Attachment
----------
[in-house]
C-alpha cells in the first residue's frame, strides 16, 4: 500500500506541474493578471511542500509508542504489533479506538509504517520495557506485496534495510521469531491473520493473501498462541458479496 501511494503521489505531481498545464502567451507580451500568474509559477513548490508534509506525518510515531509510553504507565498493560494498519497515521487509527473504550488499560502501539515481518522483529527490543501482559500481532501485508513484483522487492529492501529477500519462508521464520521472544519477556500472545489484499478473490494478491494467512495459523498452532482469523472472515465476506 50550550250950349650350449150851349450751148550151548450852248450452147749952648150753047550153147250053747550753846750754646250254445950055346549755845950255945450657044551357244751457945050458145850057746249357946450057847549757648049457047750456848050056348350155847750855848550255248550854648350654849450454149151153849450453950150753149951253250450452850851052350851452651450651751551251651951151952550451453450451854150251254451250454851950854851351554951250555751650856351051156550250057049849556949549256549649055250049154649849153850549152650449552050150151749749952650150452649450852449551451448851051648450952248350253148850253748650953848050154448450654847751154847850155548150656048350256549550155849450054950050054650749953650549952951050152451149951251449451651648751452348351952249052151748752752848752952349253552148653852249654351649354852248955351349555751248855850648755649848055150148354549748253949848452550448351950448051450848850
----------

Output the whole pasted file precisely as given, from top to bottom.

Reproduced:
[in-house]
C-alpha cells in the first residue's frame, strides 16, 4: 500500500506541474493578471511542500509508542504489533479506538509504517520495557506485496534495510521469531491473520493473501498462541458479496 501511494503521489505531481498545464502567451507580451500568474509559477513548490508534509506525518510515531509510553504507565498493560494498519497515521487509527473504550488499560502501539515481518522483529527490543501482559500481532501485508513484483522487492529492501529477500519462508521464520521472544519477556500472545489484499478473490494478491494467512495459523498452532482469523472472515465476506 50550550250950349650350449150851349450751148550151548450852248450452147749952648150753047550153147250053747550753846750754646250254445950055346549755845950255945450657044551357244751457945050458145850057746249357946450057847549757648049457047750456848050056348350155847750855848550255248550854648350654849450454149151153849450453950150753149951253250450452850851052350851452651450651751551251651951151952550451453450451854150251254451250454851950854851351554951250555751650856351051156550250057049849556949549256549649055250049154649849153850549152650449552050150151749749952650150452649450852449551451448851051648450952248350253148850253748650953848050154448450654847751154847850155548150656048350256549550155849450054950050054650749953650549952951050152451149951251449451651648751452348351952249052151748752752848752952349253552148653852249654351649354852248955351349555751248855850648755649848055150148354549748253949848452550448351950448051450848850